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Figure 4. Mean diurnal cycle of WRF-NAM PWV and GPS-derived PWV (or observations) across 14 stations for combined strongly-weakly forced days (a), weakly forced days (b), and strongly forced days (c). Mean diurnal cycle of precipitation across 14 stations, based on WRF-NAM simulations, rain gauge measurement, and GPM Final product for combined strongly–weakly forced days (d), weakly forced days (e), and strongly forced days (f). Shaded areas in grey represent standard errors of the observations.
Figure 4. Mean diurnal cycle of WRF-NAM PWV and GPS-derived PWV (or observations) across 14 stations for combined strongly-weakly forced days (a), weakly forced days (b), and strongly forced days (c). Mean diurnal cycle of precipitation across 14 stations, based on WRF-NAM simulations, rain gauge measurement, and GPM Final product for combined strongly–weakly forced days (d), weakly forced days (e), and strongly forced days (f). Shaded areas in grey represent standard errors of the observations.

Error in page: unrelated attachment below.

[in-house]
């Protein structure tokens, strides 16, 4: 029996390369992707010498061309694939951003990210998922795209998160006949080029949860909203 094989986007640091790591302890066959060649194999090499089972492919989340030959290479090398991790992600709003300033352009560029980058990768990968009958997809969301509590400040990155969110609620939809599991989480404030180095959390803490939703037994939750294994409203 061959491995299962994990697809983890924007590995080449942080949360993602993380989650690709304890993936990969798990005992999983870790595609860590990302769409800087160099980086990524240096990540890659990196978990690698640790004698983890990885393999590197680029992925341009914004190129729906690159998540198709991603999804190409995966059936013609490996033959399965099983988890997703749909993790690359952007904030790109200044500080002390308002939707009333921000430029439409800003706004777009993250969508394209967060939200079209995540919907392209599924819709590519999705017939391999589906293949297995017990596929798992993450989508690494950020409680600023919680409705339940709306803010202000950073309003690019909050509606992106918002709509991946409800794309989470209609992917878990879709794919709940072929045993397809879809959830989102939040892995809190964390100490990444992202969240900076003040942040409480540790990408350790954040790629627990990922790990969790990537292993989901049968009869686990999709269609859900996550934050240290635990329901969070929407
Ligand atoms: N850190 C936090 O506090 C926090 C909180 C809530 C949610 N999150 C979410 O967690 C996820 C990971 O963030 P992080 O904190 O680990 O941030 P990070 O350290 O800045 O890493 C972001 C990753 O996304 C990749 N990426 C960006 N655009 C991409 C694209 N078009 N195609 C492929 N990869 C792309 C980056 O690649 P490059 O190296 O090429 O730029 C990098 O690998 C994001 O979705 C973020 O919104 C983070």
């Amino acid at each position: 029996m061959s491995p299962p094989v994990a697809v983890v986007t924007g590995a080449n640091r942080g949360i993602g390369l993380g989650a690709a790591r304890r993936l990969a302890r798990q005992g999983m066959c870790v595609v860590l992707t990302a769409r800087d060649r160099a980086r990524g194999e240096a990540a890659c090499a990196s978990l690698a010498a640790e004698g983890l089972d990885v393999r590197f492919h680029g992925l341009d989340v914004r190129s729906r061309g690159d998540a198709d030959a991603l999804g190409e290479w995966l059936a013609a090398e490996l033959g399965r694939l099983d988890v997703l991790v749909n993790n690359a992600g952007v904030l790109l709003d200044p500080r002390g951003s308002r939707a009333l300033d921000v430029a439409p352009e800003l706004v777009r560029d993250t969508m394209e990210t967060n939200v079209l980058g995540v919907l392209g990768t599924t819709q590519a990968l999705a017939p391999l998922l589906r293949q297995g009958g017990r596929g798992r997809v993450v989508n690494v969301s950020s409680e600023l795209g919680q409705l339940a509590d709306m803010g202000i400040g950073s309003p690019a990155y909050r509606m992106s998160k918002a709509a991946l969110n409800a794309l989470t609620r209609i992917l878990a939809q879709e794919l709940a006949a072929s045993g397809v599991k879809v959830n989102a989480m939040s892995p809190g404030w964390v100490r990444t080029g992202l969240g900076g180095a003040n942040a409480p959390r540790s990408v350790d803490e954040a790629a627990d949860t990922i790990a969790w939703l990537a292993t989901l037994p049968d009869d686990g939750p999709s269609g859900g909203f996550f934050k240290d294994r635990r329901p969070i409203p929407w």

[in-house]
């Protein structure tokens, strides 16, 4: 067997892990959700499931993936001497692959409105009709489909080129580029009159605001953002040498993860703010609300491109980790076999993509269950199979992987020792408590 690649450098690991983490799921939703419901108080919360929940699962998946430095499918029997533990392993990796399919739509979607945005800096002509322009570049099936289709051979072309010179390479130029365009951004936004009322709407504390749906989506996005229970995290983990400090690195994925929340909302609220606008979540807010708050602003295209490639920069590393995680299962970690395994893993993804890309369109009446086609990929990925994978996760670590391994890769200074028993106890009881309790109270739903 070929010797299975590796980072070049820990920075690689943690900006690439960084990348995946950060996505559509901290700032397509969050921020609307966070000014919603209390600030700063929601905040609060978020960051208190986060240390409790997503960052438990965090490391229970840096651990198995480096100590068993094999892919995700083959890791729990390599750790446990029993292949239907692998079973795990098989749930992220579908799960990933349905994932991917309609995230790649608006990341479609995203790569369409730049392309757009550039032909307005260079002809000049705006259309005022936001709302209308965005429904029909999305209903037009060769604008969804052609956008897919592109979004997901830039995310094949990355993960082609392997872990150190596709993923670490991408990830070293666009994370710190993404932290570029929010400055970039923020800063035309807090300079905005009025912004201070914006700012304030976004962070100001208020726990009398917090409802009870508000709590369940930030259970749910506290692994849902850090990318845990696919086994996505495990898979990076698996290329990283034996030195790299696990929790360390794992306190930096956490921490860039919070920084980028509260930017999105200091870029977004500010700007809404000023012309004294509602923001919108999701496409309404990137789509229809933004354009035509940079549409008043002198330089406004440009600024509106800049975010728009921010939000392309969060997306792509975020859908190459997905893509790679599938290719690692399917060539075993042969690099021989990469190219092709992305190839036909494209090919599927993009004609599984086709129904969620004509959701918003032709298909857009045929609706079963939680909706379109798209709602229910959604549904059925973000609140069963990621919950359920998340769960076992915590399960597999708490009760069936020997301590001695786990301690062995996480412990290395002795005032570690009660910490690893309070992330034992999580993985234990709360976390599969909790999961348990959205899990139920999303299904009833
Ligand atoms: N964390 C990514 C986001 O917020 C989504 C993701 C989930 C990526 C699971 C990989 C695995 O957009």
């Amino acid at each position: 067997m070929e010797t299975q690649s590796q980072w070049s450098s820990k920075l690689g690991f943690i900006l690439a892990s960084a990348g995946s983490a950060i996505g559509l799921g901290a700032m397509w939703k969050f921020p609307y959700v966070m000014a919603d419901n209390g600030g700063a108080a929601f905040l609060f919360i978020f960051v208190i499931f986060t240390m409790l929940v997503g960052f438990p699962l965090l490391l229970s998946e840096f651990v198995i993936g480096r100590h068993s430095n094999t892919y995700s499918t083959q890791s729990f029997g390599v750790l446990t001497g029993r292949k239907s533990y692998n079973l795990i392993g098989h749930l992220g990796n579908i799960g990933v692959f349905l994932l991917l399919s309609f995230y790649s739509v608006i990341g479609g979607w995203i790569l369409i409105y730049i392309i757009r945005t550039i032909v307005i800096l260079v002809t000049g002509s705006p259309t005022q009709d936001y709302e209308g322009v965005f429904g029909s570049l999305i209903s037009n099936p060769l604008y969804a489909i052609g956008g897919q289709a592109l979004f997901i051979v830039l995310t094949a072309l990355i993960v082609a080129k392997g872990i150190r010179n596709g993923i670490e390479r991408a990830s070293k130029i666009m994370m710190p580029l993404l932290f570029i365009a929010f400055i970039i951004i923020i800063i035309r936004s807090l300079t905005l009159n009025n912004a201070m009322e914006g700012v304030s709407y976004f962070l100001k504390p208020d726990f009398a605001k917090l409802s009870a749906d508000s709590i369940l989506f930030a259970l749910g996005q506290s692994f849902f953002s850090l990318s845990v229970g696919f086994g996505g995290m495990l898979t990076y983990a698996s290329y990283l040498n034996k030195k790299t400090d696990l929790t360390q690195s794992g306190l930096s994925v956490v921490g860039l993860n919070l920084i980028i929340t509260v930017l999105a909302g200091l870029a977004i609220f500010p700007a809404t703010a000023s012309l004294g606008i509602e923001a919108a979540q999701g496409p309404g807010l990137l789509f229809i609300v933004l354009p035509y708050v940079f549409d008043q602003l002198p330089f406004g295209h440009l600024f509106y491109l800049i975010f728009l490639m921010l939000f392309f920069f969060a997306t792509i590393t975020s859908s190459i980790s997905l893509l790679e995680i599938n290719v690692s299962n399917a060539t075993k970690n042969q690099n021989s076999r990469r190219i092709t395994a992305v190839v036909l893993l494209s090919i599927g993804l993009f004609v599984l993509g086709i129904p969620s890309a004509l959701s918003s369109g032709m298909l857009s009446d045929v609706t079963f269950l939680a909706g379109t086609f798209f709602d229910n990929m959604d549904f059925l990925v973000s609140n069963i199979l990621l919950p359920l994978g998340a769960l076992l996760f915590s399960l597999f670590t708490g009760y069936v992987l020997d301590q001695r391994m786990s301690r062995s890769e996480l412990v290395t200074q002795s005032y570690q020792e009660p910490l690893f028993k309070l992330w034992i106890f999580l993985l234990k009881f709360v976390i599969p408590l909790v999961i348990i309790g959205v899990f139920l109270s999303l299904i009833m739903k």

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Figure 5. Mean hourly precipitation rate of WRF-GFS simulations (a), GPM Final precipitation products (b), and model bias (c) defined as WRF-GFS minus GPM Final, for combined strongly and weakly forced days within 3-hourly intervals (column 1–8) and 24-hourly intervals (column 9), are displayed. Yellow circles are observation sites of GPS Hydromet 2017. Mean values of precipitation rate across grid points (a and b) and biases (c) are given in the left corner of each panel. Red (blue) indicates dry (wet) model bias.
Figure 5. Mean hourly precipitation rate of WRF-GFS simulations (a), GPM Final precipitation products (b), and model bias (c) defined as WRF-GFS minus GPM Final, for combined strongly and weakly forced days within 3-hourly intervals (column 1–8) and 24-hourly intervals (column 9), are displayed. Yellow circles are observation sites of GPS Hydromet 2017. Mean values of precipitation rate across grid points (a and b) and biases (c) are given in the left corner of each panel. Red (blue) indicates dry (wet) model bias.
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Figure 6. As in Figure 5, but for WRF-NAM simulations. Note that the WRF-NAM simulations exhibit wet bias in the early forecast hour compared to the WRF-GFS simulations. Mean hourly precipitation rate (a), GPM Final precipitation products (b), and model bias (c).
Figure 6. As in Figure 5, but for WRF-NAM simulations. Note that the WRF-NAM simulations exhibit wet bias in the early forecast hour compared to the WRF-GFS simulations. Mean hourly precipitation rate (a), GPM Final precipitation products (b), and model bias (c).